The current saga concerning dual citizenship of Australian parliamentarians goes far beyond electoral politics. Australia needs a serious conversation about how it sees itself, contends with its plural nature, and how its internal character and national spirit fosters engagement with global society.
Most of the media focus has been on who will be deemed ineligible and how this will affect numbers in parliament. Prime Minister Malcolm Turnbull's decision to abandon a sitting week appears a case in point. But the consequences of the drama for Australia's highly plural civil society has largely been ignored. As at the core of this issue remains an attempt to define 'national loyalty', with a division created between those who are and are not sufficiently loyal.
Liberal democratic states such as Australia are defined by their ability to embrace, or at least absorb, pluralism. This pluralism is a recognition of humanity's capability to adopt or tolerate more than one approach of life. For an immigrant society like Australia, it is especially important to recognise that an attachment cultural heritage and a commitment to Australia's national interests are not necessarily mutually exclusive.
Yet 'birth' remains a dominant marker of identity, not matter how problematic. To assume a person is 'loyal' to their place of birth discounts a range of influential factors – from values absorbed during upbringing, to sub-culture, to ideology. It places too much emphasis on a random event and continues to ignore the movement of people as a fairly common occurrence in the modern world, often producing complex ancestries.
Most significantly, it removes power and respect from those who have actively sought to live in Australia. The soft power attraction of the country's values has the potential to be far more potent than simple osmosis, and the questioning of one's birthplace (and the birthplace of one's parents and grandparents) demonstrates a lack of faith in this soft power attraction. Tying identity to birth also creates a loyalty test that one's actions cannot negate. This becomes especially problematic if someone is from a minority community.
Social media made fun by nominating Barnaby Joyce for New Zealander of the year. Those from Anglo-Celtic backgrounds are better positioned to weather any great suspicion due to the ethnic dominance of the group in Australian society. But the situation became highly disturbing when the media decided to 'weed out' Josh Frydenberg as potential dual citizen.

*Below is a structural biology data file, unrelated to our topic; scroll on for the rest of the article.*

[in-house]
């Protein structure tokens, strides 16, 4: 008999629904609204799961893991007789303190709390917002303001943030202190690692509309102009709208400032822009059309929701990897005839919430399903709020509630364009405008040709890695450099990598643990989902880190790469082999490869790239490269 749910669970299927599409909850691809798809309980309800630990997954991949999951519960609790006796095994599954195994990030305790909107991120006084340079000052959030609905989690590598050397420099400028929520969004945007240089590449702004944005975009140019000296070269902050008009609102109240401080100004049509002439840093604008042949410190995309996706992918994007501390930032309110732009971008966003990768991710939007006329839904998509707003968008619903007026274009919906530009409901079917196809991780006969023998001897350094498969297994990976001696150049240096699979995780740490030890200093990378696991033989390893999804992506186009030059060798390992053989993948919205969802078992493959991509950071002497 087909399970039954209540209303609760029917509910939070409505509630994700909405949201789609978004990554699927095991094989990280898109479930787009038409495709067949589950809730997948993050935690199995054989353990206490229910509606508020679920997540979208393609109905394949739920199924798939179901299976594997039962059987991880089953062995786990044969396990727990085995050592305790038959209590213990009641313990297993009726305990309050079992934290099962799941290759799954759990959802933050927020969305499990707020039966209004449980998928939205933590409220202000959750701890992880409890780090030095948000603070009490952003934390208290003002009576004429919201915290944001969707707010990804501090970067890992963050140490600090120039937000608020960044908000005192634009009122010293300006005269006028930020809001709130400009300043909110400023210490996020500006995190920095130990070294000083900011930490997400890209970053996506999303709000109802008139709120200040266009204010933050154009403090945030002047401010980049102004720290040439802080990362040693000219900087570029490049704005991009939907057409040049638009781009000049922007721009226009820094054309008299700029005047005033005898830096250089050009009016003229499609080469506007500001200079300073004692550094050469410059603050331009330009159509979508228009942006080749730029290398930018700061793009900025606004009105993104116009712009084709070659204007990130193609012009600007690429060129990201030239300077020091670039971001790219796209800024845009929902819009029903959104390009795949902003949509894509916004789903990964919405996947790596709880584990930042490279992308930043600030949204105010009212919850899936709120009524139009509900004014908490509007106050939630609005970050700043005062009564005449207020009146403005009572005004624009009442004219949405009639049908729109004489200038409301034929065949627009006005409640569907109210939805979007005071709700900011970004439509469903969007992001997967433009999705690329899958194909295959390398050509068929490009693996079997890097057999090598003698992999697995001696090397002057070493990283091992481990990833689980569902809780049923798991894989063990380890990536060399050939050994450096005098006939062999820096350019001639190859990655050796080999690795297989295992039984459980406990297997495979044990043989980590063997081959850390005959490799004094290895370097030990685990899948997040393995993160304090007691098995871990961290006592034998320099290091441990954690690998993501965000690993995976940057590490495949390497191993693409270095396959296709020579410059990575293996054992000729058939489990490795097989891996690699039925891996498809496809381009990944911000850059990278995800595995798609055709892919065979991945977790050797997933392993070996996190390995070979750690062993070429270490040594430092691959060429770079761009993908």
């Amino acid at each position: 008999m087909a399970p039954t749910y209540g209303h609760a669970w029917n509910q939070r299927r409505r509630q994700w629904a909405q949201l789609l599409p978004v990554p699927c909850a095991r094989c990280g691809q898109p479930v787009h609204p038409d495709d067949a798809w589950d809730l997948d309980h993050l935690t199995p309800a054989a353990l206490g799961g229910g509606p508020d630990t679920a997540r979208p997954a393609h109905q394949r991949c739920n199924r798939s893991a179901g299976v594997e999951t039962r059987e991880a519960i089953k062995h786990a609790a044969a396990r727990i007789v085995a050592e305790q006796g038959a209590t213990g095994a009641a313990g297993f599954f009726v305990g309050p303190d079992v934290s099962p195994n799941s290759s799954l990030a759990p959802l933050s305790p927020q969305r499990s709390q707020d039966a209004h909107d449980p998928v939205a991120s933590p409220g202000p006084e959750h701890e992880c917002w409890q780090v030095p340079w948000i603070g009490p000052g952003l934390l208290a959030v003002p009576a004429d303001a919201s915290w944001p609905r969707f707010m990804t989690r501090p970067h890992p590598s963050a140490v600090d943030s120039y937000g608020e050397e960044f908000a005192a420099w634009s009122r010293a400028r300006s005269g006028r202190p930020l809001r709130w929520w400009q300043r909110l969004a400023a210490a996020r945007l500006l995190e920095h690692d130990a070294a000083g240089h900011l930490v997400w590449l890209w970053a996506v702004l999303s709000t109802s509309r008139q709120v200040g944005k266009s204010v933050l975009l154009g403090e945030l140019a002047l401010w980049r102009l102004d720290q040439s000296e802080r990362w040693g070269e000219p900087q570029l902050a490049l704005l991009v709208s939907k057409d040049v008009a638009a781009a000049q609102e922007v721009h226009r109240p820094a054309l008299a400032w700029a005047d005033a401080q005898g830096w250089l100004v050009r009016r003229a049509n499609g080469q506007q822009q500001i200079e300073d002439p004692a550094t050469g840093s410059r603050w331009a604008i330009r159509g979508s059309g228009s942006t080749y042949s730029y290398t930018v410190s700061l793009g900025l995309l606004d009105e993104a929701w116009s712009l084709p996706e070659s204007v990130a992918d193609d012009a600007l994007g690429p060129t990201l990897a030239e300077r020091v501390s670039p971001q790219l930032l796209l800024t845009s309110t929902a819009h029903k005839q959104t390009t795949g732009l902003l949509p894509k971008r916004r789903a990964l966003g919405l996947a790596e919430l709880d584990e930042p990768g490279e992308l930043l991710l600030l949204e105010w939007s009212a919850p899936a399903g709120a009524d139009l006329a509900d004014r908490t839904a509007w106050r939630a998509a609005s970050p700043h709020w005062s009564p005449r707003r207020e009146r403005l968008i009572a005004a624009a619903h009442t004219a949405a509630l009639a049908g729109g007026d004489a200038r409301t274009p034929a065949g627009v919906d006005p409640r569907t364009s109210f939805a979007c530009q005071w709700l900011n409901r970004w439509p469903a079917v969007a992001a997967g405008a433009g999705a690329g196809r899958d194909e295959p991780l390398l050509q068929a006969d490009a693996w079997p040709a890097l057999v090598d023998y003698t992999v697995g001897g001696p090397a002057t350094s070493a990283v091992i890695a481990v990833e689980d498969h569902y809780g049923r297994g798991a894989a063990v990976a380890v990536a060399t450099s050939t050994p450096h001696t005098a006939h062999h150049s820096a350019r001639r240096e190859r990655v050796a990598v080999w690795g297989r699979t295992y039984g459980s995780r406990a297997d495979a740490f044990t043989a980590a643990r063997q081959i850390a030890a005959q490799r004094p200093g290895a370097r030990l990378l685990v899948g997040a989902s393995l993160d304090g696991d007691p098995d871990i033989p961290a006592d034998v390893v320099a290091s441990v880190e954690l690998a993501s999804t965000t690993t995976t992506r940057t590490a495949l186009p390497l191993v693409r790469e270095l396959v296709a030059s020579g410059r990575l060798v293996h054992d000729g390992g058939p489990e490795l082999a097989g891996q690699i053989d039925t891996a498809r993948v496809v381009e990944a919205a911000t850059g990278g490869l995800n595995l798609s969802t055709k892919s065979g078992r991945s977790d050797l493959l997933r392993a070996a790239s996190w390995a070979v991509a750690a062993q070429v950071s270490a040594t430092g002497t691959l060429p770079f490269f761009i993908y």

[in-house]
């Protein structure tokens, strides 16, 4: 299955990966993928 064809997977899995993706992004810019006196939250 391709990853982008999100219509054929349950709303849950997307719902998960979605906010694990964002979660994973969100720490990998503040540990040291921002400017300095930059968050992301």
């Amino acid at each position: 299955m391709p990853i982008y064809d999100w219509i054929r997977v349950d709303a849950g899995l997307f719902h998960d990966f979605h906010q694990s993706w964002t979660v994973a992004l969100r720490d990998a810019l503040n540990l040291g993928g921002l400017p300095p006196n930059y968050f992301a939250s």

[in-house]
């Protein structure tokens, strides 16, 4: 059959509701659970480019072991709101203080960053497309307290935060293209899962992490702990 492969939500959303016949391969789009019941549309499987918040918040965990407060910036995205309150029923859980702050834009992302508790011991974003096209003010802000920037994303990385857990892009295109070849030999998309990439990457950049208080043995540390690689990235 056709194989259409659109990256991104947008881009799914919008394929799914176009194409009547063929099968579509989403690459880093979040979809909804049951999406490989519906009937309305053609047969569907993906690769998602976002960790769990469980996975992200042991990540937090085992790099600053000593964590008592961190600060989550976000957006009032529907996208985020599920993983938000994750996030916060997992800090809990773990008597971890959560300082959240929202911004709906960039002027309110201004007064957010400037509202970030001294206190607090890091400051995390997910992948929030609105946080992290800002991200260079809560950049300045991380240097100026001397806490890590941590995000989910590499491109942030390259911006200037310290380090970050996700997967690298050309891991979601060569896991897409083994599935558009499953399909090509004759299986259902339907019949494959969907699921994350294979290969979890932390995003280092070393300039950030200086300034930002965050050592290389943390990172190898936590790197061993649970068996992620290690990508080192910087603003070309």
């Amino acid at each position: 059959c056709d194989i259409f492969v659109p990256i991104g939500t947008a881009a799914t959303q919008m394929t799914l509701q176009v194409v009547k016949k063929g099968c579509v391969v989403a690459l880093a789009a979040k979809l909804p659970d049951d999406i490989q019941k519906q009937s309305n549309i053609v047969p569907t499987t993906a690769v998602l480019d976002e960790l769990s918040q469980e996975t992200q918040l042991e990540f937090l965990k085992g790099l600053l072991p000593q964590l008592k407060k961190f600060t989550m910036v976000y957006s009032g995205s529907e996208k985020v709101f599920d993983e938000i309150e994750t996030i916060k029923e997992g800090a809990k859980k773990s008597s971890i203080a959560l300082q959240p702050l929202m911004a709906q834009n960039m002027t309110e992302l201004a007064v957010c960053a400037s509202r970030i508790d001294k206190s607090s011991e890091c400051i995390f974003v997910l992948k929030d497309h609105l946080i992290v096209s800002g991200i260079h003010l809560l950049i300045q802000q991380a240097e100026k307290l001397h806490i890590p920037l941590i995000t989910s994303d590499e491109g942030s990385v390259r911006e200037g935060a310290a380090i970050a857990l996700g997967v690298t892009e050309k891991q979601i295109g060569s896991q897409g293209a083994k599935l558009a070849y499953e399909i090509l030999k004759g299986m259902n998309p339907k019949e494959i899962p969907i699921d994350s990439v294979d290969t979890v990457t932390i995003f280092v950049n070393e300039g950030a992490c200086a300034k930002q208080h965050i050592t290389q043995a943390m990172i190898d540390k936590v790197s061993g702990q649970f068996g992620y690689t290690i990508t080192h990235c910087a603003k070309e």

The concept of 'insufficient loyalty' was a driver of the persecution of European Jews during the 1930s that led to Frydenberg's family becoming stateless, and millions of others being slaughtered. This 'body and soul' relationship to the state subsequently became the daily test of loyalty – best illustrated by Václav Havel's The Power of the Powerless – and the dominant feature of life within European totalitarianism. That Australia should even briefly flirt with such notions of loyalty is highly troubling.
Australia's close political cousin Canada has approached its plural and global reality with a maturity that Australia is yet to display. Canada has no provision against dual citizens being elected to parliament embedded in their constitution. The public had few concerns about the recent stint of dual citizen Stéphane Dion as foreign minister (2015-17), and only a minimal amount of fuss was made of Thomas Mulcair's dual citizenship when opposition leader (2012-15).
Canada has had a better understanding of the knock-on effects of economic liberalism, comprehending that open markets require open arms, hearts and minds. This includes the recognition that people who move internationally will retain cultural connections, and that a certain amount of leeway and trust needs to be given on the idea of 'national loyalty'. Canada's qualification to become a member of Parliament is simply tied to the right to vote. If you are entitled to vote, you are entitled to become a candidate, a concept that University of Queensland legal scholar Graeme Orr has suggested Australia should adopt.
Australia should consider how the High Court's current interpretation of Section 44(1) could dissuade people from seeking office. It could potentially set up a two-tiered citizenship, preventing full democratic participation by a large group of citizens who have both Australia's best interests at heart and a desire to maintain civic connections with their cultural heritage.
This should also be a practical consideration. It is in the national interest to have a population with intimate knowledge and experience within other countries. This is achievable without multiple citizenships, of course, but an extra passport remains highly advantageous tool for global opportunity. With a population of only 24 million people, Australia needs to facilitate its international links, and parliamentarians are essential as representatives of the public and the state.
Furthermore, a strict territorial nationalism limits the ability of Australia to engage in mutually beneficial, trust-building and cooperative behavior. It maintains the perspective of a world filled with 'hostile states' (and their subversive agents), even though the number of countries that Australia would deem hostile has significantly decreased since the end of the Cold War. A cooperative, interconnected humanity remains an aspirational idea, one Australia should strive to promote as an essential component of both its physical and economic security.
How Australia sees and projects itself is an important facet of its international relations. The current display of insularity demonstrates a continued suspicion of the world, an insecurity that is morphing a fear of abandonment into a fear of disloyalty.